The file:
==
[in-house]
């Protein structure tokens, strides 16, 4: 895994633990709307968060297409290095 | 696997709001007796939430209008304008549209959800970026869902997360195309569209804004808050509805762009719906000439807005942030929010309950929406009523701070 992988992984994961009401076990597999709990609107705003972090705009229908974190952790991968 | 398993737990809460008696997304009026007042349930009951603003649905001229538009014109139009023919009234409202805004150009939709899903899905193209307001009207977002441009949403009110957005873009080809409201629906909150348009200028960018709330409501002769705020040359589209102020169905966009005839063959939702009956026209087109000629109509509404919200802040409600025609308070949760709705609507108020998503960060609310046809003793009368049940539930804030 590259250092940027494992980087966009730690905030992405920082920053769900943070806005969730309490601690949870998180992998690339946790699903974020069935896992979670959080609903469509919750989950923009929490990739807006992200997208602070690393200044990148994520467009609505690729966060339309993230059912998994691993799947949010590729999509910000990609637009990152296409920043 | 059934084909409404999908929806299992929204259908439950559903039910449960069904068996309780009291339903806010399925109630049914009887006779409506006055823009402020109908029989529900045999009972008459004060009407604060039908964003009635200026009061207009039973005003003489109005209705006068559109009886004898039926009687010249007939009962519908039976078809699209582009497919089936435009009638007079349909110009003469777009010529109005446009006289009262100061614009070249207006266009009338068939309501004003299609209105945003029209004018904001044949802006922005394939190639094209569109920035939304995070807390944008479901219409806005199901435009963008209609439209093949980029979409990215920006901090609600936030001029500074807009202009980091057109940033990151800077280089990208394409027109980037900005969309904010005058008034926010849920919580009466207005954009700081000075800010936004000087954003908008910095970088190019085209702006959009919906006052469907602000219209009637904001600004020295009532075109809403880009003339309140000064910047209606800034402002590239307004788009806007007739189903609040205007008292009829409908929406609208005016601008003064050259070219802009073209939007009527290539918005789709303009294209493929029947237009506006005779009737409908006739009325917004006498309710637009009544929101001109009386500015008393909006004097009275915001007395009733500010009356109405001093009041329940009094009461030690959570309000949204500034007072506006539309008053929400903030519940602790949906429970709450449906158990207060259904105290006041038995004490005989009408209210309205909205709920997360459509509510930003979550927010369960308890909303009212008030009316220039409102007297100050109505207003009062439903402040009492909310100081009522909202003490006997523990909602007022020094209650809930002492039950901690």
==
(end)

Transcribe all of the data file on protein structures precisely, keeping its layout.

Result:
[in-house]
């Protein structure tokens, strides 16, 4: 895994633990709307968060297409290095 | 696997709001007796939430209008304008549209959800970026869902997360195309569209804004808050509805762009719906000439807005942030929010309950929406009523701070 992988992984994961009401076990597999709990609107705003972090705009229908974190952790991968 | 398993737990809460008696997304009026007042349930009951603003649905001229538009014109139009023919009234409202805004150009939709899903899905193209307001009207977002441009949403009110957005873009080809409201629906909150348009200028960018709330409501002769705020040359589209102020169905966009005839063959939702009956026209087109000629109509509404919200802040409600025609308070949760709705609507108020998503960060609310046809003793009368049940539930804030 590259250092940027494992980087966009730690905030992405920082920053769900943070806005969730309490601690949870998180992998690339946790699903974020069935896992979670959080609903469509919750989950923009929490990739807006992200997208602070690393200044990148994520467009609505690729966060339309993230059912998994691993799947949010590729999509910000990609637009990152296409920043 | 059934084909409404999908929806299992929204259908439950559903039910449960069904068996309780009291339903806010399925109630049914009887006779409506006055823009402020109908029989529900045999009972008459004060009407604060039908964003009635200026009061207009039973005003003489109005209705006068559109009886004898039926009687010249007939009962519908039976078809699209582009497919089936435009009638007079349909110009003469777009010529109005446009006289009262100061614009070249207006266009009338068939309501004003299609209105945003029209004018904001044949802006922005394939190639094209569109920035939304995070807390944008479901219409806005199901435009963008209609439209093949980029979409990215920006901090609600936030001029500074807009202009980091057109940033990151800077280089990208394409027109980037900005969309904010005058008034926010849920919580009466207005954009700081000075800010936004000087954003908008910095970088190019085209702006959009919906006052469907602000219209009637904001600004020295009532075109809403880009003339309140000064910047209606800034402002590239307004788009806007007739189903609040205007008292009829409908929406609208005016601008003064050259070219802009073209939007009527290539918005789709303009294209493929029947237009506006005779009737409908006739009325917004006498309710637009009544929101001109009386500015008393909006004097009275915001007395009733500010009356109405001093009041329940009094009461030690959570309000949204500034007072506006539309008053929400903030519940602790949906429970709450449906158990207060259904105290006041038995004490005989009408209210309205909205709920997360459509509510930003979550927010369960308890909303009212008030009316220039409102007297100050109505207003009062439903402040009492909310100081009522909202003490006997523990909602007022020094209650809930002492039950901690």